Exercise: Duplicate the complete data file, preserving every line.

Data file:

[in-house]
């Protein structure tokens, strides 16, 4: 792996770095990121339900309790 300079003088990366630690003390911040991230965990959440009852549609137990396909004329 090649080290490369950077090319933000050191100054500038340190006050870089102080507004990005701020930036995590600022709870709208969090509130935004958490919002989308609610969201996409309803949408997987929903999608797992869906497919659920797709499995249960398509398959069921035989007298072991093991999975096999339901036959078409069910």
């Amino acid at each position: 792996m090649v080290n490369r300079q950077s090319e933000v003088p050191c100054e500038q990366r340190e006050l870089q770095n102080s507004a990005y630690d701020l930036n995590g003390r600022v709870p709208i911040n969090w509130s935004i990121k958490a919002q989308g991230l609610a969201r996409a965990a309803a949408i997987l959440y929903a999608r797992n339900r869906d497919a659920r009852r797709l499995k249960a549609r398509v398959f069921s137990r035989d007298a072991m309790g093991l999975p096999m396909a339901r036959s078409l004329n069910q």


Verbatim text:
[in-house]
């Protein structure tokens, strides 16, 4: 792996770095990121339900309790 300079003088990366630690003390911040991230965990959440009852549609137990396909004329 090649080290490369950077090319933000050191100054500038340190006050870089102080507004990005701020930036995590600022709870709208969090509130935004958490919002989308609610969201996409309803949408997987929903999608797992869906497919659920797709499995249960398509398959069921035989007298072991093991999975096999339901036959078409069910």
């Amino acid at each position: 792996m090649v080290n490369r300079q950077s090319e933000v003088p050191c100054e500038q990366r340190e006050l870089q770095n102080s507004a990005y630690d701020l930036n995590g003390r600022v709870p709208i911040n969090w509130s935004i990121k958490a919002q989308g991230l609610a969201r996409a965990a309803a949408i997987l959440y929903a999608r797992n339900r869906d497919a659920r009852r797709l499995k249960a549609r398509v398959f069921s137990r035989d007298a072991m309790g093991l999975p096999m396909a339901r036959s078409l004329n069910q």